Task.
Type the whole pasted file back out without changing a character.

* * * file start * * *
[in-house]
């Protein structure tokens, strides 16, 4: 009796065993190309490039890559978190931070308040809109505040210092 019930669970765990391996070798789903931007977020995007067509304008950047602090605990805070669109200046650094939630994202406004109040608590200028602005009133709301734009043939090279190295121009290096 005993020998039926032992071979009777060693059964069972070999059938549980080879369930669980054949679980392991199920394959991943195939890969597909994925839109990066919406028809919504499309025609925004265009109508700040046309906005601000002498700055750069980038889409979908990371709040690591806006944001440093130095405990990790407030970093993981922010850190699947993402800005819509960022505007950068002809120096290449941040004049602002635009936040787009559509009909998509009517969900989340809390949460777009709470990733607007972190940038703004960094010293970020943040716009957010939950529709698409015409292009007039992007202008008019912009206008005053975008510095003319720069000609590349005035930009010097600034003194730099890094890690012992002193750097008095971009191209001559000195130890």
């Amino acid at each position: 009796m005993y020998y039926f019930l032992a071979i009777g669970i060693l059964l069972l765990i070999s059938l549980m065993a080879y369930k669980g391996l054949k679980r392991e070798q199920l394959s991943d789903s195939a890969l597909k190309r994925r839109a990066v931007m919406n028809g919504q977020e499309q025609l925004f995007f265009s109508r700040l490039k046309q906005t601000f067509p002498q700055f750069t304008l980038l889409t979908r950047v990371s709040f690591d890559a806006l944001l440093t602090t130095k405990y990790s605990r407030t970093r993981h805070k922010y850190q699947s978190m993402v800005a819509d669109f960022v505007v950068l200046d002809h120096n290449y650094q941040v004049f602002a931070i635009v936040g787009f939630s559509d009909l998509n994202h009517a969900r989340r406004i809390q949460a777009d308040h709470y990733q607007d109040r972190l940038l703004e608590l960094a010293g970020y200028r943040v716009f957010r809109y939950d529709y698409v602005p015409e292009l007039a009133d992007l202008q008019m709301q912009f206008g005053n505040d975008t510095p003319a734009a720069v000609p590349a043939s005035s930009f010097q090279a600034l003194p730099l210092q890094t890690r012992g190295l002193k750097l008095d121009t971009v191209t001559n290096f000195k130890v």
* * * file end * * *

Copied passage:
[in-house]
């Protein structure tokens, strides 16, 4: 009796065993190309490039890559978190931070308040809109505040210092 019930669970765990391996070798789903931007977020995007067509304008950047602090605990805070669109200046650094939630994202406004109040608590200028602005009133709301734009043939090279190295121009290096 005993020998039926032992071979009777060693059964069972070999059938549980080879369930669980054949679980392991199920394959991943195939890969597909994925839109990066919406028809919504499309025609925004265009109508700040046309906005601000002498700055750069980038889409979908990371709040690591806006944001440093130095405990990790407030970093993981922010850190699947993402800005819509960022505007950068002809120096290449941040004049602002635009936040787009559509009909998509009517969900989340809390949460777009709470990733607007972190940038703004960094010293970020943040716009957010939950529709698409015409292009007039992007202008008019912009206008005053975008510095003319720069000609590349005035930009010097600034003194730099890094890690012992002193750097008095971009191209001559000195130890």
């Amino acid at each position: 009796m005993y020998y039926f019930l032992a071979i009777g669970i060693l059964l069972l765990i070999s059938l549980m065993a080879y369930k669980g391996l054949k679980r392991e070798q199920l394959s991943d789903s195939a890969l597909k190309r994925r839109a990066v931007m919406n028809g919504q977020e499309q025609l925004f995007f265009s109508r700040l490039k046309q906005t601000f067509p002498q700055f750069t304008l980038l889409t979908r950047v990371s709040f690591d890559a806006l944001l440093t602090t130095k405990y990790s605990r407030t970093r993981h805070k922010y850190q699947s978190m993402v800005a819509d669109f960022v505007v950068l200046d002809h120096n290449y650094q941040v004049f602002a931070i635009v936040g787009f939630s559509d009909l998509n994202h009517a969900r989340r406004i809390q949460a777009d308040h709470y990733q607007d109040r972190l940038l703004e608590l960094a010293g970020y200028r943040v716009f957010r809109y939950d529709y698409v602005p015409e292009l007039a009133d992007l202008q008019m709301q912009f206008g005053n505040d975008t510095p003319a734009a720069v000609p590349a043939s005035s930009f010097q090279a600034l003194p730099l210092q890094t890690r012992g190295l002193k750097l008095d121009t971009v191209t001559n290096f000195k130890v």